While indicating menu choices on the response card is not proper according to the highest standards of etiquette, it is a practice that has become widely accepted. The best way to handle the three options is to include a space before each option on the response card.
As with anything, less is more...the simpler you can make things for your guests, the more likely you are to get accurate responses. You may even consider a short line after "are pleased to accept". I am suggesting the following items without taking into consideration food allergies, etc. I'll also suggest some vegetarian-only, low-sodium, and other alternatives.
Swedish or barbecue meatballs are always a favorite. These can be served alone or with lightly buttered linguini offered nearby. Lasagna is also easy to make and serves many, as is spaghetti. Sides of steamed vegetables (spinach, broccoli) and garlic bread are both easy and economical.
If you'd prefer some American dishes, boneless buffalo wings, coleslaw, and pulled pork barbecue can also serve many at a lower price. Another good choice (and good for kids) is homemade pizza. You could have this along with some French fries for anyone who may not like anything else.
Eggplant parmesan is a good choice if you have vegetarians or people on low-sodium diets. Lightly seasoned chicken breast is also a good choice for people who are concerned about eating heart-healthy.
Also make sure you have whole-grain rolls or bread available and a do-it-yourself salad bar is sure to be a hit. Start with a big bowl of chopped lettuce and red cabbage. Put out bowls with cucumbers, celery, mushrooms, carrots, grape tomatoes, raw broccoli, and other salad accompaniments. Choose at least 3 salad dressings and oil and vinegar dressing.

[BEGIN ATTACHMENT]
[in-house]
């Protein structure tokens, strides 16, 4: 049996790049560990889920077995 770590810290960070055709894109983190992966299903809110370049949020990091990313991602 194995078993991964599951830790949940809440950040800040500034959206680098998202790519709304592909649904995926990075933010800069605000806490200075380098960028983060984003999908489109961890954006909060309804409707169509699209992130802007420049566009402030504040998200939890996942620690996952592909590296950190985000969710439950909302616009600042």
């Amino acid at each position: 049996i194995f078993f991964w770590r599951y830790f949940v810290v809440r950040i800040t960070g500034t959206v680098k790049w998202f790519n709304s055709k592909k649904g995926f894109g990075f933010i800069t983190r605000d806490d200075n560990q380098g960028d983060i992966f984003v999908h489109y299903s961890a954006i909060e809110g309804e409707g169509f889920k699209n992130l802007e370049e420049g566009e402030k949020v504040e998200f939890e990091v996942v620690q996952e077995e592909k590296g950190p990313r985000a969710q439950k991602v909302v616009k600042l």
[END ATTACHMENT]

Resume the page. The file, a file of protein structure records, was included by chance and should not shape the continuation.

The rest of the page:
For a reception that large, you will undoubtedly be cooking a lot of food and some of it (like the meatballs, etc.) may be difficult to keep warm. Be sure to invest in plenty of chafing dishes and sterno. You may want to cook a lot of the food in advance and then freeze it.
If your reception area has a kitchen, you can start thawing or cooking the food in the oven the morning before the ceremony. Have two or three people continue to thaw and cook the food during the ceremony so that the food will be warm by the time it needs to be replenished then keep them warm with hotplates or sterno. Things like chicken, meatballs, etc. can be kept warm in crock pots and the crock pots can be switched out when the other one is empty.
I personally like buffets best. Guest can pass on what they do not want and get what they do like. A properly chosen buffet can satisfy likes and dislikes and dietary needs. With a sit down there is the meal and that is it. Also if the entree is one that is not so good you are stuck with it where on the buffet you still have choices.
You could serve appetizers instead of a full meal. I think it would save considerably on the cost. But the only problem that you will have is that when your guest get there invitation that will assume that there will be a dinner after the wedding.
While I understand both points I believe they are following the line. That when you are keeping the people (your guest) over a dinner hour that your guest will expect a full meal and a meal should be served. If your time is between meals then the appetizer reception would be proper when it is put that way in the invitation.